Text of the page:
Heaven’s Gate is a rock band based in Brooklyn, New York. Formed after the dissolution of the punk/shoegaze band Sweet Bulbs, their garage-tinged sound boasts driving guitars and clear ringing vocals courtesy of their singer Jess Paps. Composed of members Mike Sheffield, Jess Paps, Jack Wolf, Patrick Stankard and Alex Cvetovich, they sound like what would happen if My Bloody Valentine had listened to more Gun Club.
I caught up with them backstage at New York University’s Kimmel Center, where they were playing a show with Advaeta and Mt. Eerie. While enjoying the complimentary pizza and beer, I chatted with them about their literary influences and their new EP.
What is the band doing these days?
Mike: We just finished recording an album, which is exciting. It’s going to be our first full-length. It will hopefully be out sometime early next year. And we’ve got some shows. This one, and then we’ll be playing on the 14th at the Brooklyn Bazaar with the Pains of Being Pure at Heart, which should be cool. Our seven-inch just came today. It’s been out online for a little while, but we finally have copies. It’s called High Riser.
Nice. How many songs are on it?
Mike: Seven. Seven inches, seven songs!
You guys reading anything good right now?
Mike: I’m reading Resuscitation of a Hanged Man by Denis Johnson. Awesome writer. It’s dark, quirky.
Jess: I’m reading Ann Rule’s Worth More Dead.
That’s true crime. You’re big into that stuff, right?
Jess: Because when I was a little kid, my Mom used to read me true crime books instead of kids’ books, so I’m really into murder.
Oh, okay. So it really fucked you up.
Jess: No it didn’t, but it’s like my pornography.
Jack: I’m awaiting the arrival of a book by my friend who lives in Poland. It’s going to be called Cedar Toothpick: The Tomboy Dioramas. His name’s Stefan Lorenzutti, future children’s book author extraordinaire. He grew up here and then married this woman in Krakow and they live with their dog Uomo and go hiking everyday and write stories and take photographs.
That’s pretty cool. What about yourself?
Patrick: I’ve been in the middle of this book Snow Crash for the past four months.
Oh Neal Stephenson.Yeah, that one is amazing.
Patrick: Yeah, it’s really cool. I like it, it’s really tongue-in-cheek. I always heard about it from my friends who were into computer science.
Alex: I’m reading William Kotzwinkle’s The Fan Man. I’m also reading The Economist. Or actually, well I had the subscription but then I cancelled it, because I can’t afford it.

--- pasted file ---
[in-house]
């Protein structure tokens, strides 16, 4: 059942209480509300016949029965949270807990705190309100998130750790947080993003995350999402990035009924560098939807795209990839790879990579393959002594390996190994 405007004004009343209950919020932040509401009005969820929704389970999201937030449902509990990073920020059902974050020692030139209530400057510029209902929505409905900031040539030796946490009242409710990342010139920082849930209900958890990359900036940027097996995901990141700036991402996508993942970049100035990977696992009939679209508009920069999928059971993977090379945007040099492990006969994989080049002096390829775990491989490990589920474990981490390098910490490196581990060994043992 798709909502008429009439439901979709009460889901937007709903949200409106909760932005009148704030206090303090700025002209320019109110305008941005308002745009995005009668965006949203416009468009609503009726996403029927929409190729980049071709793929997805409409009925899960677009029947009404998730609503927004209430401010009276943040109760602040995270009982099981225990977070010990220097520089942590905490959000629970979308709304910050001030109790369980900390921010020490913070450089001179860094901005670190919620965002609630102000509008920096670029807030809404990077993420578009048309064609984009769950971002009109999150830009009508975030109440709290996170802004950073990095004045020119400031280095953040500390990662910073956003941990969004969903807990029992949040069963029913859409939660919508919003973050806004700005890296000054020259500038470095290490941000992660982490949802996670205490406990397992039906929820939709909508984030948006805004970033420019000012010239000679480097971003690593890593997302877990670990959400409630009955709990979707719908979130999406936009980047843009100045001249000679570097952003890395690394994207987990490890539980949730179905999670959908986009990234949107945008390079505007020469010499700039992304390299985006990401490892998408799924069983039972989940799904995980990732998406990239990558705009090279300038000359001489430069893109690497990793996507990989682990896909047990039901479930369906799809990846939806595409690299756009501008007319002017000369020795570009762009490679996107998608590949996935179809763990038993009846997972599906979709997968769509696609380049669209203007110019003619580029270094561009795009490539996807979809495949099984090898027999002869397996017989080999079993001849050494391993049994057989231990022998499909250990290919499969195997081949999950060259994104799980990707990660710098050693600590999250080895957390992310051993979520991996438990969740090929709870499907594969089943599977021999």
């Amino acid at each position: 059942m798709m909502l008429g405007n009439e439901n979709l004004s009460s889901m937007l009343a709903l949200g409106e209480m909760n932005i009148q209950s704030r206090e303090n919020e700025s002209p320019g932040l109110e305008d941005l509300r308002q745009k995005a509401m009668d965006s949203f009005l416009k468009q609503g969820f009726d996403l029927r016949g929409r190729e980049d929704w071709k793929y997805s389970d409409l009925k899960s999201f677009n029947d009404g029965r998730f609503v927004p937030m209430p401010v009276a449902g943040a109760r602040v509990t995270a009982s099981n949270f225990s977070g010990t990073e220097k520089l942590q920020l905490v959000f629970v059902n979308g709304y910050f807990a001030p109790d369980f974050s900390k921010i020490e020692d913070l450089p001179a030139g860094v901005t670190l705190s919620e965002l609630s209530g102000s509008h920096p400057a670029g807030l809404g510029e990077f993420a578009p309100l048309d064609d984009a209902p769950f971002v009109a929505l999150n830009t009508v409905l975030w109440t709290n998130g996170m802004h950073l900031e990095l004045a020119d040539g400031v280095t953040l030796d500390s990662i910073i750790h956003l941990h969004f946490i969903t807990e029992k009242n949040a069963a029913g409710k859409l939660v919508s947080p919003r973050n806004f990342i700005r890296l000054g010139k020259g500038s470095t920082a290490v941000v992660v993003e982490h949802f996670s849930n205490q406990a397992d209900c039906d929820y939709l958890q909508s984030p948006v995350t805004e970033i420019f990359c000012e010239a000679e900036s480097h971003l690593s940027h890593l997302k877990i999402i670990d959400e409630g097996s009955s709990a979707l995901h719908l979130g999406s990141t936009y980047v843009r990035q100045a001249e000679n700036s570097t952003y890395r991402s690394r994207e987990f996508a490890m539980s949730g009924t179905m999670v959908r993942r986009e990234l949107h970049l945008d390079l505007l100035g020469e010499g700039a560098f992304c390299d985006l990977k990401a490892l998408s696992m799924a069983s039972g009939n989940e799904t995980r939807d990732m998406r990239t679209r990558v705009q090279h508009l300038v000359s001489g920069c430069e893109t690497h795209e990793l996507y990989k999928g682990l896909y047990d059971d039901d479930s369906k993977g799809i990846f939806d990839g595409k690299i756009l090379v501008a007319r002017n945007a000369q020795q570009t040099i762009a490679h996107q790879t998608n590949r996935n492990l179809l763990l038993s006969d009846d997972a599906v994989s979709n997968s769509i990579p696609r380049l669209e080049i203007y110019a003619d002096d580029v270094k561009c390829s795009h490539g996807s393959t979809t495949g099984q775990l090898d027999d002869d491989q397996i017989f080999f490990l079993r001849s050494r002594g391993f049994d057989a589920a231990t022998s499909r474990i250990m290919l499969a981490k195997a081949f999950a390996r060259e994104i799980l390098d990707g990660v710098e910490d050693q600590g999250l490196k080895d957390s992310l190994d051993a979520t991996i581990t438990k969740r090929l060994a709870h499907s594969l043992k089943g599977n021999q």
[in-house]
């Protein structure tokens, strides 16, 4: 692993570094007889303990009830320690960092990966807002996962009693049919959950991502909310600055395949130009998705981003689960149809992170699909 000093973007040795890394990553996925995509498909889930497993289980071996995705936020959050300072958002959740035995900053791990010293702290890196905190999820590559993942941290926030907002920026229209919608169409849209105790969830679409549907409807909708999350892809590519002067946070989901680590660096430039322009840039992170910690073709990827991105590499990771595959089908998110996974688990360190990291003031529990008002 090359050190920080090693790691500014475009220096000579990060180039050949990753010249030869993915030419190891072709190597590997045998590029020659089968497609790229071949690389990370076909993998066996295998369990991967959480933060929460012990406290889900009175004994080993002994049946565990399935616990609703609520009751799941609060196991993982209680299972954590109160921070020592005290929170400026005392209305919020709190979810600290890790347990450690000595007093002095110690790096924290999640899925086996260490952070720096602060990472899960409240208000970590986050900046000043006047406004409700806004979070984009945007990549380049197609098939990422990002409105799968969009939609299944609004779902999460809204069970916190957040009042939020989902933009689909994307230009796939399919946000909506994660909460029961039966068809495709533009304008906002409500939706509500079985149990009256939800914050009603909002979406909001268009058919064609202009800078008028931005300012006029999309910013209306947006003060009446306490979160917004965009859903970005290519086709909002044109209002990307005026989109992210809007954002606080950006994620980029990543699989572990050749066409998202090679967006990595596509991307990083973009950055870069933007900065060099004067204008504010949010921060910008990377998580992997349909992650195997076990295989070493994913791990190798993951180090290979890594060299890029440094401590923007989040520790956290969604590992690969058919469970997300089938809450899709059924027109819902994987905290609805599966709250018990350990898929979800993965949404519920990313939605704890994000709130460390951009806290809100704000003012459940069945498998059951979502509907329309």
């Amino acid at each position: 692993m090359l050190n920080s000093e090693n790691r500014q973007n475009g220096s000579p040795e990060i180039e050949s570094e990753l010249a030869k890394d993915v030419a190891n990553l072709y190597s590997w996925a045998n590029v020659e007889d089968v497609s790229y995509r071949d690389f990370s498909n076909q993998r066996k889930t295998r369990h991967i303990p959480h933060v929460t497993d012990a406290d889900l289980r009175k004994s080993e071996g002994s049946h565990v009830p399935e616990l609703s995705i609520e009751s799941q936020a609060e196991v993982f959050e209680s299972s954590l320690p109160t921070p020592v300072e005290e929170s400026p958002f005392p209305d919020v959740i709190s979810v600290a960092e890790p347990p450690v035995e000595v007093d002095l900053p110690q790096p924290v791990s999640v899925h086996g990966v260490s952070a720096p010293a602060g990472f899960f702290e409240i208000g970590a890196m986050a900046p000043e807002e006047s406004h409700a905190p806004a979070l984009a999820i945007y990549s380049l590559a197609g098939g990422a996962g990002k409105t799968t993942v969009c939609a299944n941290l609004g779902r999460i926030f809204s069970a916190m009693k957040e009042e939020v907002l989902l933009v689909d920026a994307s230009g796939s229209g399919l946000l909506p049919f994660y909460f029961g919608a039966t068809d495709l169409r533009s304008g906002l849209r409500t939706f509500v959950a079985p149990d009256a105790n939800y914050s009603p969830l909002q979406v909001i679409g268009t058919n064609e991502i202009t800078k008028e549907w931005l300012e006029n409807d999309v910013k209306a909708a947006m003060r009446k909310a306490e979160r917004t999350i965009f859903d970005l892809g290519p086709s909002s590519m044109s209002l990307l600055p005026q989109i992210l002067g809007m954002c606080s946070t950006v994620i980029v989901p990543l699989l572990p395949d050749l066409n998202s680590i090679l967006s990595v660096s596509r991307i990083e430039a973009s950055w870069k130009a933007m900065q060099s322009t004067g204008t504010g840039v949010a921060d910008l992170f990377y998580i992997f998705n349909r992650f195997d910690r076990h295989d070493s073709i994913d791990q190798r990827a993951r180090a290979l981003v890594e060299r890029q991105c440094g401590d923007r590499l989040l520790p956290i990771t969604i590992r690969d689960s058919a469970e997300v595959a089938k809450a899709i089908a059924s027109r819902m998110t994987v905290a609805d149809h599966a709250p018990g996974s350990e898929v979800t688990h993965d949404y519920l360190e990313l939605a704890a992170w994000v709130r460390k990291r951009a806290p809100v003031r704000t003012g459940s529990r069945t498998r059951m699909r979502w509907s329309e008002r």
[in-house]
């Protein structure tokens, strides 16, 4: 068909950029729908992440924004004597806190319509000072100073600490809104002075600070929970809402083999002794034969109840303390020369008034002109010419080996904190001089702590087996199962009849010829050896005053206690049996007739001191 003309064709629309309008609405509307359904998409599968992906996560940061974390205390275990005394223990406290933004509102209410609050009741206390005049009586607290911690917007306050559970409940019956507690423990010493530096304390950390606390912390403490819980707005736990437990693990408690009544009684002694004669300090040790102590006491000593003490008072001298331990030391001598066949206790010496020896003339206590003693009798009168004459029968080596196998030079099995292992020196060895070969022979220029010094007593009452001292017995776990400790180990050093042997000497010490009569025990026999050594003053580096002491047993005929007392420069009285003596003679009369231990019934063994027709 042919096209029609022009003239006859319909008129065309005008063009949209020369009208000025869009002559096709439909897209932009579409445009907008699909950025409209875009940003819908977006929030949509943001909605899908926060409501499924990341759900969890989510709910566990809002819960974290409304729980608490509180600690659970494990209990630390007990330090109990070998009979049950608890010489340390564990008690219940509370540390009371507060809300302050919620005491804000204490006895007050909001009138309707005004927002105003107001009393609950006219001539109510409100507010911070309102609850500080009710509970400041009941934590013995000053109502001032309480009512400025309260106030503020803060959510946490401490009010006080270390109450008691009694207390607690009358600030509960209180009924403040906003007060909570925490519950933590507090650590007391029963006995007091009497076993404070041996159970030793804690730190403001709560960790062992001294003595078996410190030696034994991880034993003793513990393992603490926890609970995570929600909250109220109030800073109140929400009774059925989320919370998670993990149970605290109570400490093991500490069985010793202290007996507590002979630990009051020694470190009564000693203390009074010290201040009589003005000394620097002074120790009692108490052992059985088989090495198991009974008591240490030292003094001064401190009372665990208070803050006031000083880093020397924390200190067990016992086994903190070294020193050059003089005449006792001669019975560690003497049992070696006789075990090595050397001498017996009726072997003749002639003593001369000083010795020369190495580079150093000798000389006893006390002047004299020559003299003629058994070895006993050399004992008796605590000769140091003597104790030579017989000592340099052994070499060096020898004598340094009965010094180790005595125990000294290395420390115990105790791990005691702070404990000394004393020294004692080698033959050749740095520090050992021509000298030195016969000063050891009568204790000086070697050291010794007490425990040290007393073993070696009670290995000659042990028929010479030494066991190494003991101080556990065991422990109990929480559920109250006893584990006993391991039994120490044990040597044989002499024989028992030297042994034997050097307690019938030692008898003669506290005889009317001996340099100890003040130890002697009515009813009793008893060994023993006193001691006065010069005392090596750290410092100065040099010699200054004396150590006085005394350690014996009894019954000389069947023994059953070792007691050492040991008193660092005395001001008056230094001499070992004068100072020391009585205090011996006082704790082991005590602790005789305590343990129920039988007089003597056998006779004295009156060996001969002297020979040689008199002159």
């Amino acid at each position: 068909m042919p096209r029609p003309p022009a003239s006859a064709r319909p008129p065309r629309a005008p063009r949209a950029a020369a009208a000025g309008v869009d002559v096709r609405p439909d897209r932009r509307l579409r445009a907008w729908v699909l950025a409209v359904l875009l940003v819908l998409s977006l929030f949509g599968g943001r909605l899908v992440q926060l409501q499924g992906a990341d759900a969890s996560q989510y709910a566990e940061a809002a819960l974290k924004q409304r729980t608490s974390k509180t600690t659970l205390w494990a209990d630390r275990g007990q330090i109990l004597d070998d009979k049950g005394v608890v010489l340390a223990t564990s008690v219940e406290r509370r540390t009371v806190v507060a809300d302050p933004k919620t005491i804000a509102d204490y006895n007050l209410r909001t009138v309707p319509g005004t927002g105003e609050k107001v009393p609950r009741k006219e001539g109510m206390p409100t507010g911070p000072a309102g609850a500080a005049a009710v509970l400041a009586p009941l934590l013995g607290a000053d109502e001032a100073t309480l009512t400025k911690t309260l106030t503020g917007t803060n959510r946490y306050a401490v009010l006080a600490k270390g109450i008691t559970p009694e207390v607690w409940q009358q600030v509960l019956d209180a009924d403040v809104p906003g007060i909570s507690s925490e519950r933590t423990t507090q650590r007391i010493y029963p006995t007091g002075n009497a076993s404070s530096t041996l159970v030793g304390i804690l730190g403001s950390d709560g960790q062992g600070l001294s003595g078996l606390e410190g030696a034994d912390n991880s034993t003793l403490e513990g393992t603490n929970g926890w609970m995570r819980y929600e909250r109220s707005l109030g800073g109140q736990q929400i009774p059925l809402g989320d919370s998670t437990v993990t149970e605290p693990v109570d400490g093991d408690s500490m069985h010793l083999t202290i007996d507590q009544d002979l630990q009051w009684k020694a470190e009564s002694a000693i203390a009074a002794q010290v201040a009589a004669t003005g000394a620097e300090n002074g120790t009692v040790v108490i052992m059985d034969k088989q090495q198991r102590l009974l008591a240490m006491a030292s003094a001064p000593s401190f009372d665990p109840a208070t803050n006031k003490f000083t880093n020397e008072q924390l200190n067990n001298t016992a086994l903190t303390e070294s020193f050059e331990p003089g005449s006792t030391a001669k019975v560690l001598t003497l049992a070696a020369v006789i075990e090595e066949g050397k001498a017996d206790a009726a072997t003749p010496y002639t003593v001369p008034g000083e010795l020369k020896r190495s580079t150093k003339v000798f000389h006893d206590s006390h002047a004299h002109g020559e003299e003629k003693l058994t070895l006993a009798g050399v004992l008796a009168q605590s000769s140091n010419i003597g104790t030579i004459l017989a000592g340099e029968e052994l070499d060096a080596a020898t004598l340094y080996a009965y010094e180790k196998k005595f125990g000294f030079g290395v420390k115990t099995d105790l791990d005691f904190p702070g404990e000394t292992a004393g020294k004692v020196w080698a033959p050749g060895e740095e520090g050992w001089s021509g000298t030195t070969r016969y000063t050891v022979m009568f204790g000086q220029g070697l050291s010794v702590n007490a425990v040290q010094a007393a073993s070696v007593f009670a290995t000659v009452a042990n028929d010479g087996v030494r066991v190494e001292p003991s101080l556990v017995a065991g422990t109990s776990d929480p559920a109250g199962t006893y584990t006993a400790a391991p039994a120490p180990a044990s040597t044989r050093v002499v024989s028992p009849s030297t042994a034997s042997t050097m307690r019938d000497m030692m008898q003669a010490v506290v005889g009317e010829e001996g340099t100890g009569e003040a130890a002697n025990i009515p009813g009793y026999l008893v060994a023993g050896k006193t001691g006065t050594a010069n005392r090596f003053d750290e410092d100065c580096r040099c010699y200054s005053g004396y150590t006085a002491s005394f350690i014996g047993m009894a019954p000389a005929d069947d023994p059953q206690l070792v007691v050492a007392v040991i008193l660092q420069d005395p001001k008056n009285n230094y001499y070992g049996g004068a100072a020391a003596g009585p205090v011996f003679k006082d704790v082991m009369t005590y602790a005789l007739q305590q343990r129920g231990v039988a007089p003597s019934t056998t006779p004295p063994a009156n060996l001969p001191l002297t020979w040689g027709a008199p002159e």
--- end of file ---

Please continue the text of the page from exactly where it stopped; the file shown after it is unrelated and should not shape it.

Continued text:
Guess you’re not a very good economist. (To Jess) You’re really into poetry, right?
Jess: Yeah. I really like Adrienne Rich a lot. She’s great, pretty much the best. I’m super into the confessional types, W.D. Snodgrass and Plath and Sexton, I think they’re very underrated. And you know who’s the best – what’s his name?
Alex: Adam Sandler?
Jess: Yeah, Adam Sandler.
Alex: But before Happy Gilmore.
Jess: Oh wait, yeah, his name’s Matthew Zapruder. He just came out with a new poem “Come On All You Ghosts.” I just met him and I made him sign everything. I’m a rapacious reader of Paris Review, so I follow anyone they publish.
What’s up with that song “Pogo”? Tell me about that one.
J: Our whole EP’s streaming on Impose and on Fire Talk Records. “Pogo’s” about being out on a Friday night, being super angry at your parents, and wanting to go out and dance with your friends. So it’s kind of like an adolescent regressive jam, just about wanting to have fun and dance.
Nice. What about the track “Skin Weed”?
J: It’s about burning someone you love on the arm, and smoking drugs and having fun and being in love. The whole EP is a summer love album, but then we all fell out of love and so now everything is horrible and dark.
Oh really, well that’s good. So who writes most of the songs?
Mike: All of us.
When you write, do you have literary influences that affect your lyrical choices?
Mike: Jess writes most of the songs these days.
J: Mostly Mike or Alex will write a riff and then we’ll jam it as a band. And then I’ll take lyrics from poems or something. The song “Sea Swings” on the new EP is adapted from an Anne Sexton poem called “The Truth The Dead Know”. The line is: “The sea swings in like an iron gate and we touch. In another country, people die.” The song is based on the poem.
There are a lot of similarities between the literary scene and music scene insofar as both have been changed by technology, and the markets for both have been turned on their heads. How do you feel about being in the music industry, and what it’s become?
J: I think it’s the same situation in poetry nowadays; it’s better to do it yourself, write your own poems, make your own zines, make your own records, maybe a record label will pick it up, maybe a publishing house will pick it up, but do it anyway. That’s how I feel.
Heaven’s Gate’s new EP High Riser is available now from Fire Talk Records.